Those who distribute tracts gratuitously should take other publications to sell to all who will purchase them. Persevering efforts will result in great good. Very many souls have been converted to the truth by reading papers and tracts alone, who would not have been reached without them. God has committed to his people great light. This is not for them to selfishly enjoy alone, but to let its rays shine forth to others who are in the darkness of error. RH November 4, 1875, par. 6

You are not as a people doing one-twentieth part of what might be done in spreading the knowledge of the truth. Very much more can be accomplished by the living preacher with the circulation of papers and tracts than by the preaching of the word alone without the publications. The press is a powerful instrumentality which God has ordained to be combined with the energies of the living preacher to bring the truth before all nations, kindreds, tongues and peoples. RH November 4, 1875, par. 7

Many minds can be reached in no other way. Here is true missionary work in which labor and means can be invested with the best results. There has been too great fear of running risks, and moving out by faith, and sowing beside all waters. Opportunities have been presented which have not been grasped and made the most of. There has been too great fear of venturing. True faith is not presumption, but it ventures much. Precious light and powerful truth need to be brought out in publications without delay. There is much lost in waiting to originate matter while there is already in print that which is valuable and appropriate for this time. These delays risk too much. Opportunities are lost which might be improved. Said he, Your husband and yourself can do much in the preparation of publications. You have a better knowledge of the wants of the people than many others. God has brought you in close connection with himself, and has given you an experience in this work which he has not given many others. RH November 4, 1875, par. 8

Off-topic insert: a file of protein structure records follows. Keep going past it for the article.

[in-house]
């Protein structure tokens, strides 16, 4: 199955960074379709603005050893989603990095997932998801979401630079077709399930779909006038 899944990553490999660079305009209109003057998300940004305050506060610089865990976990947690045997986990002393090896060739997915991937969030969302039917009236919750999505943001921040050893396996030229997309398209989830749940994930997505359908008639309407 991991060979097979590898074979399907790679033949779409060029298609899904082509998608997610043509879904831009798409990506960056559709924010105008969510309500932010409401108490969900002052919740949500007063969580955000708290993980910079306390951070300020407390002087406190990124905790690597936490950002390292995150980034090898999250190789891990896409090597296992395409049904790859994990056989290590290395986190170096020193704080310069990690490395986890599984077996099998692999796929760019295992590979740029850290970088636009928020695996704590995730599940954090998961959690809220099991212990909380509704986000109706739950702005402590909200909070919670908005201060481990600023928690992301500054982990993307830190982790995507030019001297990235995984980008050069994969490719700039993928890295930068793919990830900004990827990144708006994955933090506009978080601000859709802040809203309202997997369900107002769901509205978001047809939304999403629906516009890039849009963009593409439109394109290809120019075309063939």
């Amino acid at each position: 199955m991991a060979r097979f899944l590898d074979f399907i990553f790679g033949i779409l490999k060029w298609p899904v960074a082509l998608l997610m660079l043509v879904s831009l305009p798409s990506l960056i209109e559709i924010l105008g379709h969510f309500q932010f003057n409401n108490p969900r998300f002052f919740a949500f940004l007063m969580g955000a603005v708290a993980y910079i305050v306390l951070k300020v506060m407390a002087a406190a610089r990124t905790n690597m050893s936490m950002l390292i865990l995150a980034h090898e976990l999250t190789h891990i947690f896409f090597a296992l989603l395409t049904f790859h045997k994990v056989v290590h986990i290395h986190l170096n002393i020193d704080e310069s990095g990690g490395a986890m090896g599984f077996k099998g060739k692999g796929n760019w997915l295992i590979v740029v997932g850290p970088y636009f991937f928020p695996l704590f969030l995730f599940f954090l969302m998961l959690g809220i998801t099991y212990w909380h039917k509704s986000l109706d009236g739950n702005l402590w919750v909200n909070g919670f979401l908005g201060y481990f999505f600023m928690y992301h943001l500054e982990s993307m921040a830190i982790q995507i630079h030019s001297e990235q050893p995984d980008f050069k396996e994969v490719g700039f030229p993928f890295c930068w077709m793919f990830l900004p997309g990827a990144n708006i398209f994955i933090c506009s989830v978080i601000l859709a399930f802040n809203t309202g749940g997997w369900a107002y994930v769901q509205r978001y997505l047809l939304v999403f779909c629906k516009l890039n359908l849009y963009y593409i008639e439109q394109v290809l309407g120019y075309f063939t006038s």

He has connected you with this powerful agency—the publishing department. Others cannot take your place in this, and do the work God has appointed you to do. Satan has been making special efforts to discourage your husband by controlling the minds of some who ought to be helpers. They have cherished temptations. They have been murmurers, and have been jealous without cause. God will not leave nor forsake his servant while he clings by faith to his wisdom and strength. He has upheld him through the ministration of angels that excel in strength. His strength has not come from natural causes, but from God. He will be beset with the enemy on the right hand and on the left. Satan will lead the minds of some to be distrustful of his motives, and to murmur against his plans, while he is following the leadings of the Spirit of God. In God he must trust, for he is the source of his strength. The enemy, through agents, will harass and vex his patience, for the infirmities of human nature are upon him, and he is not infallible. But if he clings in humble confidence to God, and walks softly before him, God will be to him a present help in every emergency. RH November 4, 1875, par. 9